Boat People: NY Waterway Fails On Dry Land

The first week of reduced service after 7:00 am on the Morris-Essex train line, with its cascading domino-effect of unpredictable after effects.

One item that should be clear: the highly touted New York Waterway service is hardly a cure for a decades-long regional infrastructure failure.

NY Waterway’s idyllic boat rides are nice. In the summer. And relatively quick, as long as you’re on the water.
The ferry, tapping into the utopian fantasies of European centralized urban planners, uses the best infrastructure: natural waterways.However, the ferry boats themselves are not environmentally friendly. They burn diesel and belch acrid black smoke.

As for “convenience”?

The problem is getting to and from the ferry. The boat ride itself might be ten minutes on the water. There are few delays but the wake from larger ships or barges on the Hudson can hold a boat back for a minute or so.

So it should be a quicker commute, right?Not at all, is the surprising answer. The ferry ride is $9 one way (midtown Manhattan; downtown is $13), but the problem is the part of NY waterway’s free service: the connecting buses on both sides of the Hudson.

The problem is you get what you pay for. And when you pay nothing, you get — nothing.
Bus service is sporadic and poorly spaced out. A 10-20 minute wait for a bus under any conditions in rush hour means it can be 30-45 minutes from your front door until you actually get on the boat.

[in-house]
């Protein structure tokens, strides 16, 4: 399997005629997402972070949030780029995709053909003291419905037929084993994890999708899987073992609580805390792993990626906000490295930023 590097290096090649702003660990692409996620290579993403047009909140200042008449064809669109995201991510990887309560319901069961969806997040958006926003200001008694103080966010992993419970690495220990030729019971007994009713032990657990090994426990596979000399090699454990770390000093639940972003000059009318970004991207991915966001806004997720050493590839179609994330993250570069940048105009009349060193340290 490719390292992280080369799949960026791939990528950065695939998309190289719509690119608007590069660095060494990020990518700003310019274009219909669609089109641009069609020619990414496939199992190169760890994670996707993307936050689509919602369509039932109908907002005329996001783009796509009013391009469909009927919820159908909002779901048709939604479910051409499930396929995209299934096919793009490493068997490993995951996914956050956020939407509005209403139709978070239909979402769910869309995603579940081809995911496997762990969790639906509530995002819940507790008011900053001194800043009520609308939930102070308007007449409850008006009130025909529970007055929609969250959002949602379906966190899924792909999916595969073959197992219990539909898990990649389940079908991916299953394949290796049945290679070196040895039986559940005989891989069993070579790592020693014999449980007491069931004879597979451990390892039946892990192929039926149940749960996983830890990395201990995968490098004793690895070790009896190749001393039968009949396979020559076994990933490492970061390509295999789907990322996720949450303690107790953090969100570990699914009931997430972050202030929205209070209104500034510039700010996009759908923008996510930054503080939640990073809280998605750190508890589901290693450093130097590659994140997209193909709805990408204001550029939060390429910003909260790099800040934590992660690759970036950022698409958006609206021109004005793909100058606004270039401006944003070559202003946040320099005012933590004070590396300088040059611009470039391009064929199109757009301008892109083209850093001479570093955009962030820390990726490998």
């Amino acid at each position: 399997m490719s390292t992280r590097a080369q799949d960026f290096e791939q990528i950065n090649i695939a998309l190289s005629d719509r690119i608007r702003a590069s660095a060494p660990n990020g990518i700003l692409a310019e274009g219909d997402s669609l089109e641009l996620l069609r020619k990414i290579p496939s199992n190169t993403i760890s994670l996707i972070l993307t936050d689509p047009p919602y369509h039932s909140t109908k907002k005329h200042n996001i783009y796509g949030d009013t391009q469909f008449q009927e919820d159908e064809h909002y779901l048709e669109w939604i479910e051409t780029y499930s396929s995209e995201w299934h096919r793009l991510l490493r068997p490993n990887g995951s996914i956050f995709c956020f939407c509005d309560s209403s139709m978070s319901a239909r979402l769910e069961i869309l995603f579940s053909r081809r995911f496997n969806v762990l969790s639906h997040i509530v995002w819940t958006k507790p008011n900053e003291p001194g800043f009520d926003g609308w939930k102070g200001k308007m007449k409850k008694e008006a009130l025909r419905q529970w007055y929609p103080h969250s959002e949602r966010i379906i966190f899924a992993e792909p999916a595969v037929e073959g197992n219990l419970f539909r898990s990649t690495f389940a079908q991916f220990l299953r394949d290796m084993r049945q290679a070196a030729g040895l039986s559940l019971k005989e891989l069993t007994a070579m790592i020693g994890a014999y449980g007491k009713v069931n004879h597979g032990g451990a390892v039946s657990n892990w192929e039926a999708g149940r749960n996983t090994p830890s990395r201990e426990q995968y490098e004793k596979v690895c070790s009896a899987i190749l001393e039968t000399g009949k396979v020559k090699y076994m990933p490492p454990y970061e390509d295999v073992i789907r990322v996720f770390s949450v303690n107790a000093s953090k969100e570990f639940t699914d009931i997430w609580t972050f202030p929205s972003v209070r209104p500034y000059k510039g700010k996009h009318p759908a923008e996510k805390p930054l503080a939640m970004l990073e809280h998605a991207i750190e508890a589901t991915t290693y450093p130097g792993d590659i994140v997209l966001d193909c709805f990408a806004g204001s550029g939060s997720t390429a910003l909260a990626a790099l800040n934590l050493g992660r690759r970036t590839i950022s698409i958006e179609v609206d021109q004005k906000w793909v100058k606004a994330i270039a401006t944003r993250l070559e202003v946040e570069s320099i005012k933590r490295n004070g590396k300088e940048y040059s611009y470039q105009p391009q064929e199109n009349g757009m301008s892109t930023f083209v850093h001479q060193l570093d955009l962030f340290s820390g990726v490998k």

The other problem is the other side.  In Manhattan, all surface transit must cope with crosstown traffic, again resulting in an agonizingly slow commute. Worse, the few NY Waterway buses can get scrunched together, again causing 10-20 minute waits for “free” buses. In rush hour.
The net result?Commuters face a three-seat commute from Hudson and Bergen counties that can easily run 75-90 minutes.

These are commutes one would expect to face traveling from faraway western or central New Jersey, Putnam County, Connecticut or Suffolk County.

They are not the commutes that residents living in nearby Hudson and Bergen counties bargained for, less than ten miles from midtown Manhattan.
Our verdict?
If you really need to get into Manhattan at a certain time, you are either driving in (yes, tolls and parking add up) or giving yourself at least 90 minutes to get to your destination.
Ninety minutes? That’s the driving time from Newark Airport — to Philadelphia!
Who would’ve imagined that?
What do you think?
Below is a video from the Ferry Program with NJ Transit (youtube)

About The Author

Related posts